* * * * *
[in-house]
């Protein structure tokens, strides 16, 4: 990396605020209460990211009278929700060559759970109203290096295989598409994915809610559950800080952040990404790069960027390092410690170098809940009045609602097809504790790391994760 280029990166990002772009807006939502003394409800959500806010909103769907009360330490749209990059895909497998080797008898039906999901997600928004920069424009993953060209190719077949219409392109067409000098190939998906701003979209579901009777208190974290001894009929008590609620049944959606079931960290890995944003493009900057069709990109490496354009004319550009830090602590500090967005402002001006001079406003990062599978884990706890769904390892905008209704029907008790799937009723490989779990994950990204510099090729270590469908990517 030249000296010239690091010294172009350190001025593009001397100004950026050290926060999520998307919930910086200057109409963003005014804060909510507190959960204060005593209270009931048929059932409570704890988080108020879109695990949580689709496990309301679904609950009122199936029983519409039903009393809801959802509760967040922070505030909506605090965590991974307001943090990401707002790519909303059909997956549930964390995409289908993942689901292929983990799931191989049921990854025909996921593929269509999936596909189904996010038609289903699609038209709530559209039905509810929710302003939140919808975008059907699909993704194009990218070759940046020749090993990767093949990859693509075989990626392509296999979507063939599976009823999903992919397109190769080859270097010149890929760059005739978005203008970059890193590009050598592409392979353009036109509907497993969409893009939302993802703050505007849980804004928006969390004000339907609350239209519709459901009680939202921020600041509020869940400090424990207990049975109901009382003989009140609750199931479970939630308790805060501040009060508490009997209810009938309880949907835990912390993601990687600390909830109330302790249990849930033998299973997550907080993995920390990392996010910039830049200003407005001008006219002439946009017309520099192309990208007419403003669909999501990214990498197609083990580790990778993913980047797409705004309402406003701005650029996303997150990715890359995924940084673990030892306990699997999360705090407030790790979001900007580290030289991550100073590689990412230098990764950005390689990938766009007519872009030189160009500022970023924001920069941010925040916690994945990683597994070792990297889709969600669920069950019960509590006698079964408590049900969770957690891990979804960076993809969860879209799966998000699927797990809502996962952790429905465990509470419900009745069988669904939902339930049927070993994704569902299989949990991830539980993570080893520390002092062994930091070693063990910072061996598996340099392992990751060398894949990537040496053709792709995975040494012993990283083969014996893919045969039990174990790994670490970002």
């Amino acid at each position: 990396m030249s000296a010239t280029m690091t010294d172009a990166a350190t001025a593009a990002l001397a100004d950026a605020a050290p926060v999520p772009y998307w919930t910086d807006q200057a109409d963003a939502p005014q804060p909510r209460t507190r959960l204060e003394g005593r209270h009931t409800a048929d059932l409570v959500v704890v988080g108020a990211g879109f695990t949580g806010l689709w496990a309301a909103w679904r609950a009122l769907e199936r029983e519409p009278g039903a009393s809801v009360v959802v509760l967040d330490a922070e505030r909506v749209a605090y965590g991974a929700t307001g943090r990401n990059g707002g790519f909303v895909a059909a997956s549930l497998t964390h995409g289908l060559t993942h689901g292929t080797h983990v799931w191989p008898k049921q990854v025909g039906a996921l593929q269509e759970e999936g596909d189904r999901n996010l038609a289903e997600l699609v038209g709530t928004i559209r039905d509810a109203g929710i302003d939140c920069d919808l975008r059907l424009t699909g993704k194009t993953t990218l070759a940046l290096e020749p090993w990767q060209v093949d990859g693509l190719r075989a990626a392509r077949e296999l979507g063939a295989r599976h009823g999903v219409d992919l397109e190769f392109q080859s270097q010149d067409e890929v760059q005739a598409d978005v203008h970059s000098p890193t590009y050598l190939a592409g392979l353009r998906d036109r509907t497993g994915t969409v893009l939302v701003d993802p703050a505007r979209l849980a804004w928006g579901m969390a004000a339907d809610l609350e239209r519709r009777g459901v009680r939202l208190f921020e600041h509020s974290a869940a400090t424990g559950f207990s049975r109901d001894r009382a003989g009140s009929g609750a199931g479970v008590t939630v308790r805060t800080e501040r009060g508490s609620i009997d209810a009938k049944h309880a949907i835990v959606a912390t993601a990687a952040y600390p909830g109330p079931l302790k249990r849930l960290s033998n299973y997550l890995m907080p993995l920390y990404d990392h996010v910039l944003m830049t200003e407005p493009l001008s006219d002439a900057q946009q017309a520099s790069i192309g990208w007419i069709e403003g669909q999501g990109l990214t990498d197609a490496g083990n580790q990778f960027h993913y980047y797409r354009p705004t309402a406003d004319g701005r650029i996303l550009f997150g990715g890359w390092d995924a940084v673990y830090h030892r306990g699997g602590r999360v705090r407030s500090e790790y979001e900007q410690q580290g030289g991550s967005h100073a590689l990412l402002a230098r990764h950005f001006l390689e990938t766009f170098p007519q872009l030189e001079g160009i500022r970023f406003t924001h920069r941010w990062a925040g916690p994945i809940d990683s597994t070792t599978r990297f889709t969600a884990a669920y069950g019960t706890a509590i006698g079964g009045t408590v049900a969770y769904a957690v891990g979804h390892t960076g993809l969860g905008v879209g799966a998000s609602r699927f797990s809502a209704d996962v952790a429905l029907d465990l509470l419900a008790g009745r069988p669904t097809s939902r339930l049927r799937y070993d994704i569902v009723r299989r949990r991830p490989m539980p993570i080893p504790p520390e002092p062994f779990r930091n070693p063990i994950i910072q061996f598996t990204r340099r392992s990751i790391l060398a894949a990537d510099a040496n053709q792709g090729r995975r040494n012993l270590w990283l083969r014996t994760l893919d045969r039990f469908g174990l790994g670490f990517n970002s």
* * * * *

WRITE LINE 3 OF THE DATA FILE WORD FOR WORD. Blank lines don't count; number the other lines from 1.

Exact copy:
């Amino acid at each position: 990396m030249s000296a010239t280029m690091t010294d172009a990166a350190t001025a593009a990002l001397a100004d950026a605020a050290p926060v999520p772009y998307w919930t910086d807006q200057a109409d963003a939502p005014q804060p909510r209460t507190r959960l204060e003394g005593r209270h009931t409800a048929d059932l409570v959500v704890v988080g108020a990211g879109f695990t949580g806010l689709w496990a309301a909103w679904r609950a009122l769907e199936r029983e519409p009278g039903a009393s809801v009360v959802v509760l967040d330490a922070e505030r909506v749209a605090y965590g991974a929700t307001g943090r990401n990059g707002g790519f909303v895909a059909a997956s549930l497998t964390h995409g289908l060559t993942h689901g292929t080797h983990v799931w191989p008898k049921q990854v025909g039906a996921l593929q269509e759970e999936g596909d189904r999901n996010l038609a289903e997600l699609v038209g709530t928004i559209r039905d509810a109203g929710i302003d939140c920069d919808l975008r059907l424009t699909g993704k194009t993953t990218l070759a940046l290096e020749p090993w990767q060209v093949d990859g693509l190719r075989a990626a392509r077949e296999l979507g063939a295989r599976h009823g999903v219409d992919l397109e190769f392109q080859s270097q010149d067409e890929v760059q005739a598409d978005v203008h970059s000098p890193t590009y050598l190939a592409g392979l353009r998906d036109r509907t497993g994915t969409v893009l939302v701003d993802p703050a505007r979209l849980a804004w928006g579901m969390a004000a339907d809610l609350e239209r519709r009777g459901v009680r939202l208190f921020e600041h509020s974290a869940a400090t424990g559950f207990s049975r109901d001894r009382a003989g009140s009929g609750a199931g479970v008590t939630v308790r805060t800080e501040r009060g508490s609620i009997d209810a009938k049944h309880a949907i835990v959606a912390t993601a990687a952040y600390p909830g109330p079931l302790k249990r849930l960290s033998n299973y997550l890995m907080p993995l920390y990404d990392h996010v910039l944003m830049t200003e407005p493009l001008s006219d002439a900057q946009q017309a520099s790069i192309g990208w007419i069709e403003g669909q999501g990109l990214t990498d197609a490496g083990n580790q990778f960027h993913y980047y797409r354009p705004t309402a406003d004319g701005r650029i996303l550009f997150g990715g890359w390092d995924a940084v673990y830090h030892r306990g699997g602590r999360v705090r407030s500090e790790y979001e900007q410690q580290g030289g991550s967005h100073a590689l990412l402002a230098r990764h950005f001006l390689e990938t766009f170098p007519q872009l030189e001079g160009i500022r970023f406003t924001h920069r941010w990062a925040g916690p994945i809940d990683s597994t070792t599978r990297f889709t969600a884990a669920y069950g019960t706890a509590i006698g079964g009045t408590v049900a969770y769904a957690v891990g979804h390892t960076g993809l969860g905008v879209g799966a998000s609602r699927f797990s809502a209704d996962v952790a429905l029907d465990l509470l419900a008790g009745r069988p669904t097809s939902r339930l049927r799937y070993d994704i569902v009723r299989r949990r991830p490989m539980p993570i080893p504790p520390e002092p062994f779990r930091n070693p063990i994950i910072q061996f598996t990204r340099r392992s990751i790391l060398a894949a990537d510099a040496n053709q792709g090729r995975r040494n012993l270590w990283l083969r014996t994760l893919d045969r039990f469908g174990l790994g670490f990517n970002s």